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James Bain

Incident Date: March 4, 1974

Jurisdiction: Tenth Circuit
County: Polk

Charge: Rape, Breaking and Entering, Kidnapping

Conviction: Rape, Breaking and Entering, Kidnapping

Sentence: Life

Year of Conviction: 1974

Exoneration Date: December 17, 2009

Sentence Served: 35 Years

Real perpetrator found? Not Yet

Contributing Causes: Eyewitness Misidentification,
Unreliable/Limited Science

Compensation? Yes

On December 17, 2009, James Bain was freed from prison after postconviction DNA testing proved his innocence of a 1974 rape and kidnapping. At the time of his release, Bain’s 35 years spent in prison was the longest time served by any of the DNA exonerees nationwide.

The Crime

Late on the night of March 4, 1974, the victim was taken from his bedroom through a window to a nearby field and raped by an unknown male. When the victim returned home, he was wearing only a white t-shirt and jockey underwear. The police collected his underwear and sent it to the FBI for serological testing.

Bain became a suspect after the victim described his assailant and the victim’s uncle stated that the man he was describing sounded like James Bain, who he knew as a student at the high school where he was assistant principal. After his uncle mentioned the name, the victim adopted Bain as the rapist. When the police arrived at Bain’s house around midnight on March 5, 1974, Bain was at home with his sister where he had been since around 10:30pm. Although James Bain had an alibi, never confessed to the crime, and always maintained his innocence, police arrested him.

The Trial

The State’s case was based largely on serology on the underwear performed by the FBI and the victim’s identification of Bain as his assailant. The underwear itself was admitted at trial as State’s Exhibit #1. Contrary to the FBI testimony, a defense expert testified at trial that the serological results revealed that Bain could not have been the depositor of the semen on the victim’s underwear. In addition, there was testimony regarding Bain’s alibi presented at trial and the eye-witness testimony of the nine-year-old.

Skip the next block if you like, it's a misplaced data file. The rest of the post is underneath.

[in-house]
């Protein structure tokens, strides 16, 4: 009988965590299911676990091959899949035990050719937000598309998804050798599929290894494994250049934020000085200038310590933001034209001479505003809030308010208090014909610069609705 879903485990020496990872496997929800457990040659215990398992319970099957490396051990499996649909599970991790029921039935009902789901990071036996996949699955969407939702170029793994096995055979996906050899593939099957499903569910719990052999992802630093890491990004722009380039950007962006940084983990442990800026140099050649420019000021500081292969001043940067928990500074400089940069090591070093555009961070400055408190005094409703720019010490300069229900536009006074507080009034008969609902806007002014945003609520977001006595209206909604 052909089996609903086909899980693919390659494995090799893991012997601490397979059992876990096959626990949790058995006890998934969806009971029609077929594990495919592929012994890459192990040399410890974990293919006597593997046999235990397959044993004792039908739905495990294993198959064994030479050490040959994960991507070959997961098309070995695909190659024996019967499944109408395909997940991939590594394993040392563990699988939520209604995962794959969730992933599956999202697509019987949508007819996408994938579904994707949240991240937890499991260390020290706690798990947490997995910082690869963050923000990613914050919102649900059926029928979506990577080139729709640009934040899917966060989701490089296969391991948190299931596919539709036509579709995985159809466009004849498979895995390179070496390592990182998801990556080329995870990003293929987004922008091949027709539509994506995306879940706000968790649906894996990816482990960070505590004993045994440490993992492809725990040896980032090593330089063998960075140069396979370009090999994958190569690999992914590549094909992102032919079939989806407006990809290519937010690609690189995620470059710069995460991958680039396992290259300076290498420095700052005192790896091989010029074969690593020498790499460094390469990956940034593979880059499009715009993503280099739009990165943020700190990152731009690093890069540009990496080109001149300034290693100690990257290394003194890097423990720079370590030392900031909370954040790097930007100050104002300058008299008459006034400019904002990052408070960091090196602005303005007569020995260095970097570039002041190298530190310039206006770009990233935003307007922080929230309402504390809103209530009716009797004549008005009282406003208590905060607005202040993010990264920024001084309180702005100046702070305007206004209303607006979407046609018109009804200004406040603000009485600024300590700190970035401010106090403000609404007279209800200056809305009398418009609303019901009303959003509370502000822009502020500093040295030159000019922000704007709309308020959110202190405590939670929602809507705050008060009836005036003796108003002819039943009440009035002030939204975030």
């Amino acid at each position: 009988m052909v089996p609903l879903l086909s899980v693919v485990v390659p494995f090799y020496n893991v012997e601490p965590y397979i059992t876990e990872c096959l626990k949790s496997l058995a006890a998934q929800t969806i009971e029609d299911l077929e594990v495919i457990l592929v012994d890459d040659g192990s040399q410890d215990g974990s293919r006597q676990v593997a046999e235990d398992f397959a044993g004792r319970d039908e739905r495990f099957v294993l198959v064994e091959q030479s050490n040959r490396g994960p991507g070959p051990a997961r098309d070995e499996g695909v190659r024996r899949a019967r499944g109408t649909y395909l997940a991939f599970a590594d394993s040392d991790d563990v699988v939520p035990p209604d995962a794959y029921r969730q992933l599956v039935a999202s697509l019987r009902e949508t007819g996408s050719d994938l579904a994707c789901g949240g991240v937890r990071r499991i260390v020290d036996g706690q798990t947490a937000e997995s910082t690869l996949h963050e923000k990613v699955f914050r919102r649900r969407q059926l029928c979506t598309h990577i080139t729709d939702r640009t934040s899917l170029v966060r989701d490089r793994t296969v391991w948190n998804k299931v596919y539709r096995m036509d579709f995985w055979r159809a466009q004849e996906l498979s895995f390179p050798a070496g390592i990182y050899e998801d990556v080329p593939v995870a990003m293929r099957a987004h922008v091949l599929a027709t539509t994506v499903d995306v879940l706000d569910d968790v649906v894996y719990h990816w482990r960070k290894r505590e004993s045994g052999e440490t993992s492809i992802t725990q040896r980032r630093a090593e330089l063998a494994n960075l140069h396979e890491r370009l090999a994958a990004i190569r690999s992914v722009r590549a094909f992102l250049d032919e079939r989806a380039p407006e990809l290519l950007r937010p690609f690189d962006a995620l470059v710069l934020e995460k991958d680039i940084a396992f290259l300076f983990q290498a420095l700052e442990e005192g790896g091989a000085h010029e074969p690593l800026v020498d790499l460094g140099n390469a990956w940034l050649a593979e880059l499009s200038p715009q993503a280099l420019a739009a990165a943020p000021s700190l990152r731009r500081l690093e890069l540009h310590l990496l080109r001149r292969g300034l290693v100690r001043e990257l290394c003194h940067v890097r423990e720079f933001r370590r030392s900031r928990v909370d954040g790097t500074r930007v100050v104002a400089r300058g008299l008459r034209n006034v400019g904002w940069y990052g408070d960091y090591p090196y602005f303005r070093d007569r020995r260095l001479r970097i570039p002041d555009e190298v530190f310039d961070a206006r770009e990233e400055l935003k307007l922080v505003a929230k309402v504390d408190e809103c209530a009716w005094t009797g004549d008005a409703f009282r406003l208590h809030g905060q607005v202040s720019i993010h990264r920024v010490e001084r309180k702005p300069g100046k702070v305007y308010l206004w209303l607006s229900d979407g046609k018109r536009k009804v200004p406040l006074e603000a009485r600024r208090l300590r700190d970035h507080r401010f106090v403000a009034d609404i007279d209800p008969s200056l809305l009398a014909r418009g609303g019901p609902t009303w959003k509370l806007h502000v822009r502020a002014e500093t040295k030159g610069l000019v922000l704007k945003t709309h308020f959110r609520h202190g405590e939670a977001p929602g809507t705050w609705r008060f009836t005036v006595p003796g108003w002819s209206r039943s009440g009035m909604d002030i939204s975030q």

(1) Victim’s Misidentification: The police had already arrived at the victim’s home when he returned after the assault. The victim gave the officers a physical description of his assailant, which included very prominent sideburns, and said he identified himself as “Jimmy.” The description was then given to the victim’s uncle who stated that he knew an individual named Jimmy Bain who fit the description. After the uncle stated Bain’s name, the victim adopted Bain as his assailant. At this point, the police took the victim to the police station (along with his father and uncle) and presented him with a photo lineup. Bain’s photo was included in the lineup, along with four or five other males, only one of which had sideburns. Rather than asking the victim to pick out the photo of his assailant, the police suggestively and improperly instructed him to pick out Bain’s photo, and he did. DNA results now prove the victim’s suggestive identification of Bain as his rapist to be a mistake.